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Captain On January 14th, I was a husband, a father, a commercial airline pilot for US Airways, and yes, a volunteer with Guide Dogs for the Blind. On January 16th, people from every corner of the globe knew my name, satellite trucks were camped out on the street in front of my home, and even though I was the same person I had been a couple of days before, I had been christened the hero pilot in newspapers and TV shows around the world.

Since then, I have spent a lot of time reflecting on why the events of that day unfolded the way they did. What led me to that moment? How had the way I'd lived my life allowed me to face this challenge successfully?

As I reflect, I have realized that this event was the culmination of a life dedicated to constant self-improvement, responsibility, learning and growth, both professionally and personally. In the days since January 15th, my colleagues have told me stories I had long forgotten, of their memories of the times when I went out of my way to help an elderly passenger in need of assistance, aided a youngster flying alone, or weighed in on behalf of a flight attendant when a passenger became unruly. But besides doing my best to be an excellent husband, airline professional and father, I think that the place where I may have best lived these values is in my work with Guide Dogs for the Blind.

Along with my wife Lorrie, I have been volunteering with Guide Dogs for the Blind for seventeen years. We were the proud caretakers of a wonderful breeder dog, Twinkle, who gave birth to four litters of Guide Dog puppies over the years. With our daughters, we have worked with several of her puppies to make sure that they are properly prepared for their future training as Guide Dogs. As a father, I cannot express how proud I am of our daughters and the dedication and commitment they have shown in training these puppies. As parents, Lorrie and I are both grateful for the opportunity Guide Dogs provides to teach our daughters about the values we hold dear.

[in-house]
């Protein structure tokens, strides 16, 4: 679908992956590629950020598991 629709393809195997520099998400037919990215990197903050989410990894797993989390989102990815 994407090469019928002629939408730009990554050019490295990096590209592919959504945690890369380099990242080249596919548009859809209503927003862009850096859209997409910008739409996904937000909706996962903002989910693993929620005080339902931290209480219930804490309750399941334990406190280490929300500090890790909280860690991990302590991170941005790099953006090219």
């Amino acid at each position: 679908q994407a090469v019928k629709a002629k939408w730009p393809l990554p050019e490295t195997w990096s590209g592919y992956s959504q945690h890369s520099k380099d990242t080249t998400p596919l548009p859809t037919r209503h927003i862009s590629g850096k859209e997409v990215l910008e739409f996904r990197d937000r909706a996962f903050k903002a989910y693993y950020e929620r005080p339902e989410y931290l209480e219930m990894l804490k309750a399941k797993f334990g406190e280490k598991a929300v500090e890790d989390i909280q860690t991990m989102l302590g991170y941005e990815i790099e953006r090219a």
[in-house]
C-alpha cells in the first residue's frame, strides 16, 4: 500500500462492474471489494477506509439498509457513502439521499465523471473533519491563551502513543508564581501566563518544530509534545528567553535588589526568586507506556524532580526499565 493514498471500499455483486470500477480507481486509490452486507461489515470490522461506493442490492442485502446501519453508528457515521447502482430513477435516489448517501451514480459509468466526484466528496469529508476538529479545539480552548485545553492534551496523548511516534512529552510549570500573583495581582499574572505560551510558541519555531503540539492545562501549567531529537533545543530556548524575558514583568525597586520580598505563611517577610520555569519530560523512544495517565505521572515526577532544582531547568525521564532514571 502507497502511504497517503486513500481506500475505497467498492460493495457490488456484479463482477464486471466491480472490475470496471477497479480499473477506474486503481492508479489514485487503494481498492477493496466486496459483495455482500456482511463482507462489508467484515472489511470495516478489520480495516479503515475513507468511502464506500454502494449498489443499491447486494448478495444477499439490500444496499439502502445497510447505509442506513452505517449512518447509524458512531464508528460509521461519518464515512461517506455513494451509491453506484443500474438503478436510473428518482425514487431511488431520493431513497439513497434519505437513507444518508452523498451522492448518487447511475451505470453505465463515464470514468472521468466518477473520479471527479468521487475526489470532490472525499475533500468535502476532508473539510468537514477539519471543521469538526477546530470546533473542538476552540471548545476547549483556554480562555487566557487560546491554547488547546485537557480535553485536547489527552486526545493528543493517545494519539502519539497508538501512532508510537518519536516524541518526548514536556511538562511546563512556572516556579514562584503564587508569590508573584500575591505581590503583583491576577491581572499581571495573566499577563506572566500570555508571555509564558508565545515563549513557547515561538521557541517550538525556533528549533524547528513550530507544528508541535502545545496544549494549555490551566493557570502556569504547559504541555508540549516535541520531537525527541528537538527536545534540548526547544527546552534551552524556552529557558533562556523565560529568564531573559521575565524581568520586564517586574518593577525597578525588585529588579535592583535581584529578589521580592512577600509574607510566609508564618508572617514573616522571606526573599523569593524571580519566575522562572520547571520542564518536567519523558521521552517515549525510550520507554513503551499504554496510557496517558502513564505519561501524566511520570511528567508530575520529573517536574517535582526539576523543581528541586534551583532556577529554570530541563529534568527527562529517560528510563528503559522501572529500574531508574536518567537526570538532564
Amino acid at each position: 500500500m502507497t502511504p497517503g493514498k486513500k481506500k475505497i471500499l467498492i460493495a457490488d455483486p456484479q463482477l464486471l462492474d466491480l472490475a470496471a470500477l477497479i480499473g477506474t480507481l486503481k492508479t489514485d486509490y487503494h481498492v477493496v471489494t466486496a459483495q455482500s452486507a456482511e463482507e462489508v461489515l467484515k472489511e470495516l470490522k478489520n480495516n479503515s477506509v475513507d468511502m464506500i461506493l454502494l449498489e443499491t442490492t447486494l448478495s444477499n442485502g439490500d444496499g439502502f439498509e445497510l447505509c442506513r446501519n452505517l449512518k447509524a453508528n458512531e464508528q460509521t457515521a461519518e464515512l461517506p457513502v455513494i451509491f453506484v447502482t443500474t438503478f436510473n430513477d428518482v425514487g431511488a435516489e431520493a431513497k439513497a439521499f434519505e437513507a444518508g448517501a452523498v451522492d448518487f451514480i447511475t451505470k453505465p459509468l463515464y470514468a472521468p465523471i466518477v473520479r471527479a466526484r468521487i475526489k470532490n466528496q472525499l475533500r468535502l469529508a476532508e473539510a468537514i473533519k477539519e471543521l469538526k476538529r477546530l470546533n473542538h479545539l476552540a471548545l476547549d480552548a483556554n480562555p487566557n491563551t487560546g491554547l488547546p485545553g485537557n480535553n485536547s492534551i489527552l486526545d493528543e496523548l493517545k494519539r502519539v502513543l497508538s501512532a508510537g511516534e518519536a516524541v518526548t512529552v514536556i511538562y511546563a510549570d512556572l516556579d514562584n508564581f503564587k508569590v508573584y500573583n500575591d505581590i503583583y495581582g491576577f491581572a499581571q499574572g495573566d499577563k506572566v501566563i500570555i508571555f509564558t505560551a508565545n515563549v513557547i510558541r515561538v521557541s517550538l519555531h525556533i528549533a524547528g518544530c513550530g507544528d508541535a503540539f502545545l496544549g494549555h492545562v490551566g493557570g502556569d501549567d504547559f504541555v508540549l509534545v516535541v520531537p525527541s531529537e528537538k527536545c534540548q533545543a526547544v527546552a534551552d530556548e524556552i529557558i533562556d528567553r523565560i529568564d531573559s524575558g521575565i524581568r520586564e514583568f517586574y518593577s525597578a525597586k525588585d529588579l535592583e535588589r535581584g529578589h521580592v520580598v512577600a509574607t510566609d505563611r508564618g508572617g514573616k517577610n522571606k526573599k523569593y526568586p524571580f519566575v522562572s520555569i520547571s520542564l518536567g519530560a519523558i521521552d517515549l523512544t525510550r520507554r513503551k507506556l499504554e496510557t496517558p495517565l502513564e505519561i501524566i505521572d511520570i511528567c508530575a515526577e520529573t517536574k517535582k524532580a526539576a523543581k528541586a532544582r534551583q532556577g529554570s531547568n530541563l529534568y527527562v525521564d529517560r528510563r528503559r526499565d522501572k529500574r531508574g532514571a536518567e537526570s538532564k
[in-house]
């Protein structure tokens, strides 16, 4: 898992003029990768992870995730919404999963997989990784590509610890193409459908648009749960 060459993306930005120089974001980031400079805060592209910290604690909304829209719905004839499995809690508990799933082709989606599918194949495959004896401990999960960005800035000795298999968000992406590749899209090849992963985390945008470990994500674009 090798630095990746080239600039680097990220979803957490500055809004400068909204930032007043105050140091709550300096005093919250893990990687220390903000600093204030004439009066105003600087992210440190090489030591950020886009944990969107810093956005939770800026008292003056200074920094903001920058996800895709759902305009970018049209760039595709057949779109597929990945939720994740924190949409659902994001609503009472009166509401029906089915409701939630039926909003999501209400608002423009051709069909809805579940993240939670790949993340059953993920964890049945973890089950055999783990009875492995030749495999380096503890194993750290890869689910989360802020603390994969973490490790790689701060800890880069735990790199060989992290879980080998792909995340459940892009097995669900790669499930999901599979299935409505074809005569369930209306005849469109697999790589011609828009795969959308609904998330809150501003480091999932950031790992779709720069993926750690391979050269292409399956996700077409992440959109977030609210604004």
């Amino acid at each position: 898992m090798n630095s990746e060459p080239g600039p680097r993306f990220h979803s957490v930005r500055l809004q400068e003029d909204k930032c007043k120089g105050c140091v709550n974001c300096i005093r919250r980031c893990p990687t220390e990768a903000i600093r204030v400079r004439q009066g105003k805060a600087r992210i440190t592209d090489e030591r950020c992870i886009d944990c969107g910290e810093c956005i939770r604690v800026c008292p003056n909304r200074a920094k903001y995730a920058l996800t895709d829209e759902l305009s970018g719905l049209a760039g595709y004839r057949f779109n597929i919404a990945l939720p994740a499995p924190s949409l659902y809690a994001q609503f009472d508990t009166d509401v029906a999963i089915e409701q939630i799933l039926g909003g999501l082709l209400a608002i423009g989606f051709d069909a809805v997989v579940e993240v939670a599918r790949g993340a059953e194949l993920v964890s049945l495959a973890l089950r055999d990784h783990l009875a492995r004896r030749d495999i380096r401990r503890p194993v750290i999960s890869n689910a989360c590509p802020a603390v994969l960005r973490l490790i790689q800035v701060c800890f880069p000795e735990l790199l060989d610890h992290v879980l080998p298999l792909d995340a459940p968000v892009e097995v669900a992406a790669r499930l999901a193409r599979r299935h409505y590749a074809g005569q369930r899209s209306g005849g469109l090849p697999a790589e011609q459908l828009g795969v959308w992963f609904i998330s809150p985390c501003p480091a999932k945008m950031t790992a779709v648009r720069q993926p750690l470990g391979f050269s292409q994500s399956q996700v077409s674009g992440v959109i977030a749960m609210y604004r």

I remember one day, I was driving my daughter Kate, who was about 9, to school. Out of the blue she asked one of those questions that no parent is ever fully prepared to answer. No, it wasn't where do babies come from (she saved that one for Mom). It was, "Daddy, what does 'integrity' mean?" After thinking about it for a few minutes, I said, "Integrity means doing the right thing even when it's not convenient." Her eyes lit up, and she said that she understood that integrity meant training the puppies instead of playing with her friends, taking Twinkle for a walk in the pouring rain, and most importantly, saying goodbye to her puppies so that someone in need would have a Guide Dog by their side.

Over and over since January 15th, people have remarked that the landing of Flight 1549 was a reminder of the potential for good in the world; that the things we believe and hold dear really do still exist; that there are reasons to be hopeful and that our values are still true. This is the same feeling I have when we place a puppy with a person whose life will be improved and whose horizons will be expanded with a well-trained Guide Dog. Raising Guide Dogs has given us the chance to teach our daughters about responsibility, integrity and community service, and I am grateful to Guide Dogs for the Blind for this opportunity.

These partnerships remind me every day of the potential in each of us to affect the lives around us. Thank you for making such a profound difference in my life and the lives of so many others through your generous contribution to Guide Dogs for the Blind.

Sincerely,

Chesley B. Sullenberger III
Captain, US Airways Flight 1549

P.S. We've now invited another breeder dog, Fame, into our family and look forward to many more years of connection to this wonderful organization.

Watch the video of the Sullenbergers being presented with Fame on GDB's blog here.

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